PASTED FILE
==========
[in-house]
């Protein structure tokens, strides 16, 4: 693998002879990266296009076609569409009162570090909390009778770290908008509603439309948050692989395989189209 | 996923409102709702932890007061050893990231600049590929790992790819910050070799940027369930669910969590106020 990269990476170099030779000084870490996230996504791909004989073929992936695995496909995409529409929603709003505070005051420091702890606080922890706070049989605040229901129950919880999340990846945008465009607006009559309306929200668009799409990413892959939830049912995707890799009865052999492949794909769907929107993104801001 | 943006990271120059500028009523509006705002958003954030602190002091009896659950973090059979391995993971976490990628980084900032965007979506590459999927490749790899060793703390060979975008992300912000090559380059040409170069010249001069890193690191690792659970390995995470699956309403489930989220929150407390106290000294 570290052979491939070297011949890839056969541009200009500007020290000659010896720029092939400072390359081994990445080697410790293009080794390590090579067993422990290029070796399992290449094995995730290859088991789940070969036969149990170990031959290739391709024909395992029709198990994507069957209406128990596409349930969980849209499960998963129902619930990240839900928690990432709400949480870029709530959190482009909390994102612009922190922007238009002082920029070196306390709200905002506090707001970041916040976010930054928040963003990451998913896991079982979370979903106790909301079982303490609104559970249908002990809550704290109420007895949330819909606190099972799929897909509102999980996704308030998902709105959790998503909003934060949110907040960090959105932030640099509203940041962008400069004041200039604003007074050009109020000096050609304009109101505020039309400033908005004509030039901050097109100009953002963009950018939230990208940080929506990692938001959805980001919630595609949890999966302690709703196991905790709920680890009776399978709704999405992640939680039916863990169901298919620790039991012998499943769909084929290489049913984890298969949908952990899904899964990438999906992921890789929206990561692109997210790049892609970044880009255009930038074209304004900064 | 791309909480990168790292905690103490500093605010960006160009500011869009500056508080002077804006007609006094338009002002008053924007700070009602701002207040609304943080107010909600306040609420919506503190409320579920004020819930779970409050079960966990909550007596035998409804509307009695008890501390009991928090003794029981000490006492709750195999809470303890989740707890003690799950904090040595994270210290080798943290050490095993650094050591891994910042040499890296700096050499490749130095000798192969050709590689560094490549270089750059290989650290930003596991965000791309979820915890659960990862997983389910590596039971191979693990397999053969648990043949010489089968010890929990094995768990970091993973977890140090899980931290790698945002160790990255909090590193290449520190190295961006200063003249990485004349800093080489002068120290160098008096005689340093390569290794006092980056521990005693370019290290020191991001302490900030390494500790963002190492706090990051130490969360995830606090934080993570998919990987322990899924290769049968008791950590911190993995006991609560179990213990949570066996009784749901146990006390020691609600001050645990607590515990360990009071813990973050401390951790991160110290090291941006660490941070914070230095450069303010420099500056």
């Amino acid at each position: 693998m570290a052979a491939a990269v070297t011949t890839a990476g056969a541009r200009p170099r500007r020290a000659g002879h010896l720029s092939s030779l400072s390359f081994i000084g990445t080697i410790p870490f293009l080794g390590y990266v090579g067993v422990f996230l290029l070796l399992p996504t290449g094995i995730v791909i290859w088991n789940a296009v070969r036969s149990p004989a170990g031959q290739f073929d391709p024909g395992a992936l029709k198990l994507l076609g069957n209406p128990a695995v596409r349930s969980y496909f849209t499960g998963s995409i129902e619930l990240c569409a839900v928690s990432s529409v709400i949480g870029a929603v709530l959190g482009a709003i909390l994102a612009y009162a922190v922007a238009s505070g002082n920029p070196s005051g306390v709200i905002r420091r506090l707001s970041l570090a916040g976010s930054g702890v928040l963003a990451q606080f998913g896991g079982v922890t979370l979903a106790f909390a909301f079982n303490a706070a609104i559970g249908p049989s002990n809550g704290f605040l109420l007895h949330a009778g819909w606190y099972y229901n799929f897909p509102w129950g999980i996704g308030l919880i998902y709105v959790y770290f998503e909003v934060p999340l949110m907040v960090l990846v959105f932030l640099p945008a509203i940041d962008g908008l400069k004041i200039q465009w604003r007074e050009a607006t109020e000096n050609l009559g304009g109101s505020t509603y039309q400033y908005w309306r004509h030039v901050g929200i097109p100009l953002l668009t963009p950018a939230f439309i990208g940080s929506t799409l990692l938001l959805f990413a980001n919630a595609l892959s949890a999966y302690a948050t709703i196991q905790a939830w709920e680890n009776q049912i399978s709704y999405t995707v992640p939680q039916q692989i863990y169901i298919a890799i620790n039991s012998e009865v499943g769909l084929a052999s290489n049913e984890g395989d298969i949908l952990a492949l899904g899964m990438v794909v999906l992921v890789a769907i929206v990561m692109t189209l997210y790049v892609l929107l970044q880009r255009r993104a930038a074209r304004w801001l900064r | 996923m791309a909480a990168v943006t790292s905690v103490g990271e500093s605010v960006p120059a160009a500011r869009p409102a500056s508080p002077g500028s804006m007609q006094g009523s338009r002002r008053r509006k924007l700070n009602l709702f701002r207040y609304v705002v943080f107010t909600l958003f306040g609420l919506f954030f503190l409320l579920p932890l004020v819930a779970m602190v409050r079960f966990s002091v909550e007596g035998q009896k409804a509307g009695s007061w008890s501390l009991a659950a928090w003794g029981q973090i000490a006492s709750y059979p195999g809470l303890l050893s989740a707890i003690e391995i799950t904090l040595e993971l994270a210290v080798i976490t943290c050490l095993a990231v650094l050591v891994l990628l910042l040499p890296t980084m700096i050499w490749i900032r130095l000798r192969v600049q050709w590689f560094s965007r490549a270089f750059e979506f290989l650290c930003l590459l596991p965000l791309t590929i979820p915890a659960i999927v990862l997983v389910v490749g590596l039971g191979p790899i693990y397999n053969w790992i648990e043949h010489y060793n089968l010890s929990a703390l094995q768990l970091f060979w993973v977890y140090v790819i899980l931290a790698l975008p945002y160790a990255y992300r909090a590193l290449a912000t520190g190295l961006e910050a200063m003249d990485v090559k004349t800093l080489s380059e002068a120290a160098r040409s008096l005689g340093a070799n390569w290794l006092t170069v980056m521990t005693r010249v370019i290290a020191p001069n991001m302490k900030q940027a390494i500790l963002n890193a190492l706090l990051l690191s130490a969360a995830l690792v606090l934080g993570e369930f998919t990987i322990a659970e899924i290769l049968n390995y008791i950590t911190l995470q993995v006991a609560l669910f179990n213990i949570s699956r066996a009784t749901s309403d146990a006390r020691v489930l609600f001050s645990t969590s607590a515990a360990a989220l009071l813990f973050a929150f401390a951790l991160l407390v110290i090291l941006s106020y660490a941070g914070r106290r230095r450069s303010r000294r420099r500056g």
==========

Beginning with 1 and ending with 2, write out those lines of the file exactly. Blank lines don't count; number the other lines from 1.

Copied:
[in-house]
């Protein structure tokens, strides 16, 4: 693998002879990266296009076609569409009162570090909390009778770290908008509603439309948050692989395989189209 | 996923409102709702932890007061050893990231600049590929790992790819910050070799940027369930669910969590106020 990269990476170099030779000084870490996230996504791909004989073929992936695995496909995409529409929603709003505070005051420091702890606080922890706070049989605040229901129950919880999340990846945008465009607006009559309306929200668009799409990413892959939830049912995707890799009865052999492949794909769907929107993104801001 | 943006990271120059500028009523509006705002958003954030602190002091009896659950973090059979391995993971976490990628980084900032965007979506590459999927490749790899060793703390060979975008992300912000090559380059040409170069010249001069890193690191690792659970390995995470699956309403489930989220929150407390106290000294 570290052979491939070297011949890839056969541009200009500007020290000659010896720029092939400072390359081994990445080697410790293009080794390590090579067993422990290029070796399992290449094995995730290859088991789940070969036969149990170990031959290739391709024909395992029709198990994507069957209406128990596409349930969980849209499960998963129902619930990240839900928690990432709400949480870029709530959190482009909390994102612009922190922007238009002082920029070196306390709200905002506090707001970041916040976010930054928040963003990451998913896991079982979370979903106790909301079982303490609104559970249908002990809550704290109420007895949330819909606190099972799929897909509102999980996704308030998902709105959790998503909003934060949110907040960090959105932030640099509203940041962008400069004041200039604003007074050009109020000096050609304009109101505020039309400033908005004509030039901050097109100009953002963009950018939230990208940080929506990692938001959805980001919630595609949890999966302690709703196991905790709920680890009776399978709704999405992640939680039916863990169901298919620790039991012998499943769909084929290489049913984890298969949908952990899904899964990438999906992921890789929206990561692109997210790049892609970044880009255009930038074209304004900064 | 791309909480990168790292905690103490500093605010960006160009500011869009500056508080002077804006007609006094338009002002008053924007700070009602701002207040609304943080107010909600306040609420919506503190409320579920004020819930779970409050079960966990909550007596035998409804509307009695008890501390009991928090003794029981000490006492709750195999809470303890989740707890003690799950904090040595994270210290080798943290050490095993650094050591891994910042040499890296700096050499490749130095000798192969050709590689560094490549270089750059290989650290930003596991965000791309979820915890659960990862997983389910590596039971191979693990397999053969648990043949010489089968010890929990094995768990970091993973977890140090899980931290790698945002160790990255909090590193290449520190190295961006200063003249990485004349800093080489002068120290160098008096005689340093390569290794006092980056521990005693370019290290020191991001302490900030390494500790963002190492706090990051130490969360995830606090934080993570998919990987322990899924290769049968008791950590911190993995006991609560179990213990949570066996009784749901146990006390020691609600001050645990607590515990360990009071813990973050401390951790991160110290090291941006660490941070914070230095450069303010420099500056």